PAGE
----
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For Experienced Swimmers Only

November 4, 2009
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In my youth, I spent many summer days working as a lifeguard on the beautiful beaches of Southern California. Yes, I know it was a tough job, but hey, somebody had to do it. Of course, I jest, but one thing we didn’t jest about as lifeguards was the often treacherous conditions in the Pacific Ocean. Despite its beauty, the Pacific can be a very tough customer. Riptides and heavy surf can make getting in and out of the water a challenging proposition even for expert swimmers, and even then there were days when the water was just way too rough to allow anyone in.

To distinguish between calm conditions, difficult conditions and dangerous water conditions, the lifeguards had a color-coded flag system. The green flag meant it was safe to go in the water, and the red flag meant it was too dangerous to enter. But it was the yellow flag that really worried us, because that flag signaled that only experienced swimmers should venture out into the blue.

It was during yellow flag conditions that we had to do the most rescues, as many swimmers who thought they were experienced turned out to be no match for the mighty power of even modest Pacific surf. 

So, what does this have to do with the stock market? Well, everything. You see, my lifeguard experience is a perfect metaphor for the market, and right now we are experiencing yellow-flag conditions.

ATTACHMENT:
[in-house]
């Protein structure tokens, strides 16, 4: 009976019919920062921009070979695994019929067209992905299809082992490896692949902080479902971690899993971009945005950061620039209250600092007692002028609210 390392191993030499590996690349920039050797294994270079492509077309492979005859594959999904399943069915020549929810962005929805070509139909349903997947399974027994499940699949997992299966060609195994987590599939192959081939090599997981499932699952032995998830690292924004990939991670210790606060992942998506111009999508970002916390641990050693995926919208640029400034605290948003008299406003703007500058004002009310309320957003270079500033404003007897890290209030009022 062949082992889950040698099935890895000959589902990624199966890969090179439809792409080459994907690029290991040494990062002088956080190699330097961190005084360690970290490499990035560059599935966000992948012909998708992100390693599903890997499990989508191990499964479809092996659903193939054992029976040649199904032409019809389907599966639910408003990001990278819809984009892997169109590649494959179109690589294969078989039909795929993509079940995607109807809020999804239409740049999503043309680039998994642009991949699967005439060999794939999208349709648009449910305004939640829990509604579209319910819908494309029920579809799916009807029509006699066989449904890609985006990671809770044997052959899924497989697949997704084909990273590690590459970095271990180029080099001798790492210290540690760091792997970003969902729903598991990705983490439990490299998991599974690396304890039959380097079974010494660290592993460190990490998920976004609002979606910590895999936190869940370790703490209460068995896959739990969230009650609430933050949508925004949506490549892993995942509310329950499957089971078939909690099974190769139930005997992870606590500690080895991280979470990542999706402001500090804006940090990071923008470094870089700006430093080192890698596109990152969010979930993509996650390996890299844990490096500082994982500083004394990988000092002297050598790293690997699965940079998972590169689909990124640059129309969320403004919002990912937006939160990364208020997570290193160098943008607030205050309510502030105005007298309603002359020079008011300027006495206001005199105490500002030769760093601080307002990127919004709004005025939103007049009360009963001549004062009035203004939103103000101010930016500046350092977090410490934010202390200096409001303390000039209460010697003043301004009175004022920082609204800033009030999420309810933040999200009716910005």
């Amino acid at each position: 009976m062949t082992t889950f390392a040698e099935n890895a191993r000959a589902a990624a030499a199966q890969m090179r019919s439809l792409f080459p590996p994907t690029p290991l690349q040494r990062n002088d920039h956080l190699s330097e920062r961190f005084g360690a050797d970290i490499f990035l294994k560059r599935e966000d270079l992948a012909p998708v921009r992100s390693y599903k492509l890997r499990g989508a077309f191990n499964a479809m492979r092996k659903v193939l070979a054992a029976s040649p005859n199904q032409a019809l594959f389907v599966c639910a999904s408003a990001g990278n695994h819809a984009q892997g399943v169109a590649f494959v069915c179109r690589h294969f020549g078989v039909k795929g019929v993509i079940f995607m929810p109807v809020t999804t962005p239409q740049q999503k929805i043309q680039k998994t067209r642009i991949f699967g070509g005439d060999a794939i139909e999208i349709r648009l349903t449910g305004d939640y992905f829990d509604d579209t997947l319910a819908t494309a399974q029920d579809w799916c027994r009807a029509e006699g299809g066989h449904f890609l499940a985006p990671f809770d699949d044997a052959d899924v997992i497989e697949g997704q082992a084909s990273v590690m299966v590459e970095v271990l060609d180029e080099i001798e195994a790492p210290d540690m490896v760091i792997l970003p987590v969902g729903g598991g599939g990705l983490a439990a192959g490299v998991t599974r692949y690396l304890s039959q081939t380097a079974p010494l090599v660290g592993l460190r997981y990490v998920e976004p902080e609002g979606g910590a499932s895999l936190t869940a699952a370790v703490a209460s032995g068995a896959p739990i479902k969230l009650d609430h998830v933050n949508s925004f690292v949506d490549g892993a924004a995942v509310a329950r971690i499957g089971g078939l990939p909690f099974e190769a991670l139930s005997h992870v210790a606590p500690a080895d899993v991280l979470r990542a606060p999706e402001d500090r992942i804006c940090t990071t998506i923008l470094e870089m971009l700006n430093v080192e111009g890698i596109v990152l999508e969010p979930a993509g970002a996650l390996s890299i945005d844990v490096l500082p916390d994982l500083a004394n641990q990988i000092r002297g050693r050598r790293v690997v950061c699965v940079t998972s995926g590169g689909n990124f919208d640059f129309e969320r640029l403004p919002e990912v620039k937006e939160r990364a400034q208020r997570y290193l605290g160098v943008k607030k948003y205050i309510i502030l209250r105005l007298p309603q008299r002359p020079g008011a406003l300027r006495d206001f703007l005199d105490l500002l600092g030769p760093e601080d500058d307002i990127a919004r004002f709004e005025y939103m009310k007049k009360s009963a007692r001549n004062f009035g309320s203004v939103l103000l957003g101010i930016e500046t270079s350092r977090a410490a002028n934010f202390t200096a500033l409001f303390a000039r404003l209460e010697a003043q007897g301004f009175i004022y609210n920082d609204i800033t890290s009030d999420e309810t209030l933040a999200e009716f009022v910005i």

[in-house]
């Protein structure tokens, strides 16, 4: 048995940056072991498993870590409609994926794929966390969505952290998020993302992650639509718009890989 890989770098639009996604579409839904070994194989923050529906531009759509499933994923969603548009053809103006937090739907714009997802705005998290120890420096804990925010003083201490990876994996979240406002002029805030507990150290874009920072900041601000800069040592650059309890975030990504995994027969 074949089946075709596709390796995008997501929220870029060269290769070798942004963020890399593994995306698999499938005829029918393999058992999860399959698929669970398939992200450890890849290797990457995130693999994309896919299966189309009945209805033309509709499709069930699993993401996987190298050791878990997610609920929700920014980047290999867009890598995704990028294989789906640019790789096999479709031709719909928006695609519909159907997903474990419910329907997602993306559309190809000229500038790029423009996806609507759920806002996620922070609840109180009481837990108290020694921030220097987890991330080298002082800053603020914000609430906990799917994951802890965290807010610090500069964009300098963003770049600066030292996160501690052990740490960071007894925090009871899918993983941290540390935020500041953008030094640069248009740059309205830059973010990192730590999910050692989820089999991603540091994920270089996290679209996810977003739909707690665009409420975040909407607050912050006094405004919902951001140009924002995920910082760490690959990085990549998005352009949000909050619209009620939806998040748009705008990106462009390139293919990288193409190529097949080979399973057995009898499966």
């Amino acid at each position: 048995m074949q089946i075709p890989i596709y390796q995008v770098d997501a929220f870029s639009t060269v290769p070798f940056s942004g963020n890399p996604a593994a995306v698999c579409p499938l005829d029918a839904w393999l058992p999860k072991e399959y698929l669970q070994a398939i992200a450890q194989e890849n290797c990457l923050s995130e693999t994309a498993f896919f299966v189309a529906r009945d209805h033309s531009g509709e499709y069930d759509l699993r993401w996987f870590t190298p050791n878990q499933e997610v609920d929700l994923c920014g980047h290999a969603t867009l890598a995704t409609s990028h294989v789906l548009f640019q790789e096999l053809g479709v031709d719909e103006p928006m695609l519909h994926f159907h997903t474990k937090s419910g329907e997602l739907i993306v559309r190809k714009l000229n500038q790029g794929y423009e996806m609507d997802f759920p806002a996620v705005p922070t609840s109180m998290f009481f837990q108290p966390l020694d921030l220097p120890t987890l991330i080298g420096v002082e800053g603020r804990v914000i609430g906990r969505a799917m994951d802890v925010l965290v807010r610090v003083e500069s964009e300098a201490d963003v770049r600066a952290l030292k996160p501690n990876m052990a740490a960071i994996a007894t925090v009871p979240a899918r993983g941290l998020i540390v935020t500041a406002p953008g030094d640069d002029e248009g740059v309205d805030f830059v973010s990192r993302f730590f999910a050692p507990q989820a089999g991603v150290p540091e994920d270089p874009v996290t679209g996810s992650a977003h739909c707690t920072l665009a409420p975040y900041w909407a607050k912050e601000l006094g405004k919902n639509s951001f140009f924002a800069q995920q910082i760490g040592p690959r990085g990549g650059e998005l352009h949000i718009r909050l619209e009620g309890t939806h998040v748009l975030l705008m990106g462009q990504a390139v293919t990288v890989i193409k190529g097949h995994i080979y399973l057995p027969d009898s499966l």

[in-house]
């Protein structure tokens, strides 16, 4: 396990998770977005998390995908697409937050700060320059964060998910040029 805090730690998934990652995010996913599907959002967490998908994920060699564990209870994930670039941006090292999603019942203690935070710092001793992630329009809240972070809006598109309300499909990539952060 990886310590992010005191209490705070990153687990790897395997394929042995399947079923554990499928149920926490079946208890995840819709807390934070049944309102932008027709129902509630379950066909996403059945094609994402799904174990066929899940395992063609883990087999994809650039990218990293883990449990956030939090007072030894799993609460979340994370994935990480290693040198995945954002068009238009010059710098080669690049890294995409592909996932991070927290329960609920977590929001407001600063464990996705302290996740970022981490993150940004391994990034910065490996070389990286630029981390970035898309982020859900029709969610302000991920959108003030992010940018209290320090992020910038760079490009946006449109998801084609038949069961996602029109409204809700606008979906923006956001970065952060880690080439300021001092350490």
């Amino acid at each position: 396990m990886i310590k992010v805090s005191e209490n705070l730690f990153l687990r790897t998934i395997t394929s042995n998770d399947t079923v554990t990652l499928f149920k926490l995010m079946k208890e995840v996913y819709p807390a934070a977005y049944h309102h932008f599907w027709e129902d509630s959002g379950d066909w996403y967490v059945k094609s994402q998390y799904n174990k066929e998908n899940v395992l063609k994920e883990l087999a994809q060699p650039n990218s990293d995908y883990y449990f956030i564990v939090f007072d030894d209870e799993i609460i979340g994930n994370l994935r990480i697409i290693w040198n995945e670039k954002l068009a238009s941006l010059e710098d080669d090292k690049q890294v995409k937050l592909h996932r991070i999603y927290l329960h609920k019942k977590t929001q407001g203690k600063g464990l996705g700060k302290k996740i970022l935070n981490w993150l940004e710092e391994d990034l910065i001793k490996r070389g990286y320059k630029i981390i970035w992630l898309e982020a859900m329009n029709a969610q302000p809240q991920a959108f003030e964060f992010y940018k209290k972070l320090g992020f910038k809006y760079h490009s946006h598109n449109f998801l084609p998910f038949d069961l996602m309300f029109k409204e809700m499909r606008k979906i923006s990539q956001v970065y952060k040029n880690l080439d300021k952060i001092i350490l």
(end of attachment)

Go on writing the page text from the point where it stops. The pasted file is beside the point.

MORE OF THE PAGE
Over the last couple of weeks, stocks have come way off their highs. Last week the major averages fell below their short-term, 50-day moving average. We can see this trend in the chart below of the S&P 500, which fell below its 50-day moving average (blue line) last week.

As a former lifeguard, and now as a lifeguard of sorts for investors trying to navigate choppy market surf, I’d say this market is for experienced swimmers only. If you have winning positions in your portfolio, they’ve most likely fallen sharply over the past two weeks. 

What you must do is make sure you don’t let a further pullback eat away at your gains. Set a stop loss on all of your invested positions, that way you can protect your gains. Hey, you can always go back into equities if this selling proves temporary, or in the language of lifeguards, as soon as the green flag returns to the beach.

Oh, and just to prove to you that I practice what I preach with respect to stop losses, subscribers to my Successful Investing advisory service recently banked double-digit percentage gains in two equity positions. These gains came as a result of having stop losses in place before the latest market dive. 

If you want to find out more about how you can profit no matter how difficult the market surf, then check out Successful Investing today.